Health fair offers free tests, advice to seniors
By CAROLYN LUCAS-ZENK
Larry Schuldt enthusiastically raced around a waiting area Sunday inside North Hawaii Community Hospital. Swiftly, but mindfully, the 64-year-old Waikoloa resident circled the small orange cone and sat back in his chair. Seconds later, he was marching, squatting and stretching.
Armed with stopwatches and clipboards, physical therapists from the hospital’s Rehabilitation Services Department recorded his time and movements. Their smiles revealed the results. Schuldt, a former General Motors factory worker, had displayed great balance, endurance and agility at the three testing stations, which were among the numerous complimentary health screenings and wellness education offered during the 25th annual North Hawaii Senior Health Fair.
The event has become something seniors, ages 55 and older, from around the island look forward to and it’s sort of like a tune-up. For many, it provides an opportunity to learn about the various services and options available to them, as well as connect with professionals from many different fields who specialize in issues to improve quality of life. The health fair also is a tremendous asset for attendees who do not have insurance, are not under the care of a particular doctor or don’t possess the funds to pay for a doctor’s visit and screening, said Laurie Edmondson, the event coordinator.
Edmondson said the health fair helps the hospital fulfill its mission “to improve the health status of the people of North Hawaii by improving access to care and providing high quality services.” The event is also a chance to give back to the community and show that the hospital cares, as well as supports National Senior Health and Fitness Day. What Edmondson hoped attendees took away most was a sense of empowerment to take better care of themselves and be in charge of their own health.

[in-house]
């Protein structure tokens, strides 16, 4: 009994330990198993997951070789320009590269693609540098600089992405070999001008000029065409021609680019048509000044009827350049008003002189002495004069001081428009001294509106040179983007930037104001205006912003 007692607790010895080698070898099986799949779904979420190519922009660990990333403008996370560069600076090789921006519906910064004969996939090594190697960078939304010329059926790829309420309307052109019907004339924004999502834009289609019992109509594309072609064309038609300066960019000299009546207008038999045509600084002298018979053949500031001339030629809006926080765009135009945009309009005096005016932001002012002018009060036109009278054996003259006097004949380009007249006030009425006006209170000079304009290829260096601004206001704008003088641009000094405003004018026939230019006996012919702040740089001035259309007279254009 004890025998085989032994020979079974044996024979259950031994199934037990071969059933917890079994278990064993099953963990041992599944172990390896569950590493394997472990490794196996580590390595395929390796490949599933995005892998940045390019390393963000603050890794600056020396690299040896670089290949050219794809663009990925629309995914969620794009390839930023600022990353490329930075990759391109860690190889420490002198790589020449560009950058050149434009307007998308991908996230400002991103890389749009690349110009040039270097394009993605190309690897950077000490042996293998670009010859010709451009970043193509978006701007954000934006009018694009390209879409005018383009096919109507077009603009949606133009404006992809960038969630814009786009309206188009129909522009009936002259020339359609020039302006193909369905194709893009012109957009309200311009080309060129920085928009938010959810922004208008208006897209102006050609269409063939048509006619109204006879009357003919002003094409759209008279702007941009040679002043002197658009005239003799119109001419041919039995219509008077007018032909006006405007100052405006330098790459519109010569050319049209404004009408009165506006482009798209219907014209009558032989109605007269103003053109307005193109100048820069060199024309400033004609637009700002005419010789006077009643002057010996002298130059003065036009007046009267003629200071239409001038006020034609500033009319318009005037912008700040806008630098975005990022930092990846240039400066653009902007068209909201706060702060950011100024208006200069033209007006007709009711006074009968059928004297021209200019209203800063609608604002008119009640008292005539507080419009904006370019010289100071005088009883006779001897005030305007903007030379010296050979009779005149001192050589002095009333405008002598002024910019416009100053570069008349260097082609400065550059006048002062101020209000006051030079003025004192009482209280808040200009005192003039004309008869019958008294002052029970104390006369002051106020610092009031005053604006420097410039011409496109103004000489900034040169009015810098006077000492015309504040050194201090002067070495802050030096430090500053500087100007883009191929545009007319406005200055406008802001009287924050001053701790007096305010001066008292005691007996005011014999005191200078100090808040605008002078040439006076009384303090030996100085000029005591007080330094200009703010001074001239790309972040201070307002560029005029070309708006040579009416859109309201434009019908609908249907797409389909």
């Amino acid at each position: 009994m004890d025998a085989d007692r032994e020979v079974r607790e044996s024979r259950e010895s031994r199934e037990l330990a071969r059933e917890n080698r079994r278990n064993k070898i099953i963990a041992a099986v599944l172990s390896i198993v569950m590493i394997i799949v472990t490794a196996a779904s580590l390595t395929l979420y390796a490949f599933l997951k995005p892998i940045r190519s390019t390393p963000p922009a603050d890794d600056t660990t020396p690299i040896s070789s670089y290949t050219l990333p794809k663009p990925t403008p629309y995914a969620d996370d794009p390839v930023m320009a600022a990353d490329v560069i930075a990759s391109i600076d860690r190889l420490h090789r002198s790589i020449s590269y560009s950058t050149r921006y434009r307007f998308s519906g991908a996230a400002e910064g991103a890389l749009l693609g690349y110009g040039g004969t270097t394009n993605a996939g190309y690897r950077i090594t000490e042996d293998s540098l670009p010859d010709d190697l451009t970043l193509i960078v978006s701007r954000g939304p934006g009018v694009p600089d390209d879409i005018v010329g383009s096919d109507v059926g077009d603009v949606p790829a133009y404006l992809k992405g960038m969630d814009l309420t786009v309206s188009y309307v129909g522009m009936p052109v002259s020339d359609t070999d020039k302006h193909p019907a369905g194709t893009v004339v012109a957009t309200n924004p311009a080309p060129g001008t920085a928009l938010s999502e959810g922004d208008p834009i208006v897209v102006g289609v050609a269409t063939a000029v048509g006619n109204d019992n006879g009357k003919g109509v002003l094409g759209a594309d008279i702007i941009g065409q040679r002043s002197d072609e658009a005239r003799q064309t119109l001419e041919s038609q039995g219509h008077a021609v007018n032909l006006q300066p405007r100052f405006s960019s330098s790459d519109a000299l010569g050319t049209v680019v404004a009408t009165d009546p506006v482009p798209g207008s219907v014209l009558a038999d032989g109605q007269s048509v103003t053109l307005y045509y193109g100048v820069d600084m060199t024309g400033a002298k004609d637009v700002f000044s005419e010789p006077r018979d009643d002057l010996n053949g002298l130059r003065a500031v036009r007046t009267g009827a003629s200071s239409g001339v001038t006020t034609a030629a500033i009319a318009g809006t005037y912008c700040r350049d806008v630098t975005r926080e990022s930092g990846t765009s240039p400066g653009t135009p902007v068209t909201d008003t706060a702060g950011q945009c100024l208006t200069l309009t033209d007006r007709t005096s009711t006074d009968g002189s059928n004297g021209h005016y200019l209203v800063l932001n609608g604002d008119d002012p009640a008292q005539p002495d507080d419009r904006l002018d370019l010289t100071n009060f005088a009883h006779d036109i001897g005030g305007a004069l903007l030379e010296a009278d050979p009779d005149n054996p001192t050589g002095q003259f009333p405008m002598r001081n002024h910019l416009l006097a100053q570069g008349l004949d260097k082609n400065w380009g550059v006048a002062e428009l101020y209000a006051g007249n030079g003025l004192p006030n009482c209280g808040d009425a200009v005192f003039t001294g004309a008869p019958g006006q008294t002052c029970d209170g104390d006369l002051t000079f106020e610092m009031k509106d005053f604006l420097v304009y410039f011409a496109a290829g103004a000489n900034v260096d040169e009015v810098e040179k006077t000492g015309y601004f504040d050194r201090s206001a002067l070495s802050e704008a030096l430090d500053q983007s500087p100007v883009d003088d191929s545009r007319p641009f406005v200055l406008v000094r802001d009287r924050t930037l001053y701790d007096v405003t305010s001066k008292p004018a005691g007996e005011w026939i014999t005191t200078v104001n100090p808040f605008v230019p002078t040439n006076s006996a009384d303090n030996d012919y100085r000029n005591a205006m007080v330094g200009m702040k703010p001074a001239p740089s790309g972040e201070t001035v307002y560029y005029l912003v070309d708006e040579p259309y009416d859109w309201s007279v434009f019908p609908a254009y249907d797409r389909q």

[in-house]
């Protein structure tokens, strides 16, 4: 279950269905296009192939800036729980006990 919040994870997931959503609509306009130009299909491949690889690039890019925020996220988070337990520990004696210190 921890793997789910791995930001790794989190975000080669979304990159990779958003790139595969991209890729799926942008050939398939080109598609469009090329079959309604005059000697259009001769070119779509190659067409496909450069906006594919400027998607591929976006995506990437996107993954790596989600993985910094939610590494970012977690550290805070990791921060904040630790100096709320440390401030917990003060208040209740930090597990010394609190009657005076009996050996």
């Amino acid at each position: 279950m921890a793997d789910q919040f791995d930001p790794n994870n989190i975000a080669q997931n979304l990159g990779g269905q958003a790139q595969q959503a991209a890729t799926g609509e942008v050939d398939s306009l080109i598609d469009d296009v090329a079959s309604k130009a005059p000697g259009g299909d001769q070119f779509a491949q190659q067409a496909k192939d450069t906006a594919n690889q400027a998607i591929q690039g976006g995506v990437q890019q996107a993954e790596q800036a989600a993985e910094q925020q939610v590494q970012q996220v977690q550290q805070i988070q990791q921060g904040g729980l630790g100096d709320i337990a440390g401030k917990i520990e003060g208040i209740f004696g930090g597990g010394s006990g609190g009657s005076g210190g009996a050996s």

More than 200 people attended this year’s event, which featured 24 fun and informative booths on health services, recreational opportunities, financial services and end of life care. There were free oral screening, hearing tests, stroke risk assessments, skin checks, eye screenings, holistic care services, prostate screening, blood pressure tests, as well as blood tests for cholesterol and glucose. Also provided were entertainment, bingo, lunch and prizes.
Attendees were repeatedly encouraged to get into the driver’s seat when it comes to managing their most important vehicles — their bodies — and to put together a “pit crew” of professionals, who are willing to help keep them running strong.
Waimea resident Sabina Palermo, 67, comes to the health fair every year because of the convenience associated with the free screenings. She said the two things that prevents most people from getting a test for possible health issues are cost and fear.
According to Palermo, the health fair helps seniors overcome those hurdles. The free screenings provide a valuable savings for seniors, and the experience is not as stressful or intimidating as going to the doctor’s office, where wait times are much longer, she added. Palermo also enjoys the cheerful, welcoming, relaxing atmosphere.
“It’s important seniors take advantage of health fairs like this because they will get lots of valuable information on many things,” she said. “By taking a pre-screening test, they may learn about problems that can be prevented if caught early. There’s also the social part. You get to meet lots of new people and catch up with people you haven’t seen in years.”
Email Carolyn Lucas-Zenk at firstname.lastname@example.org.
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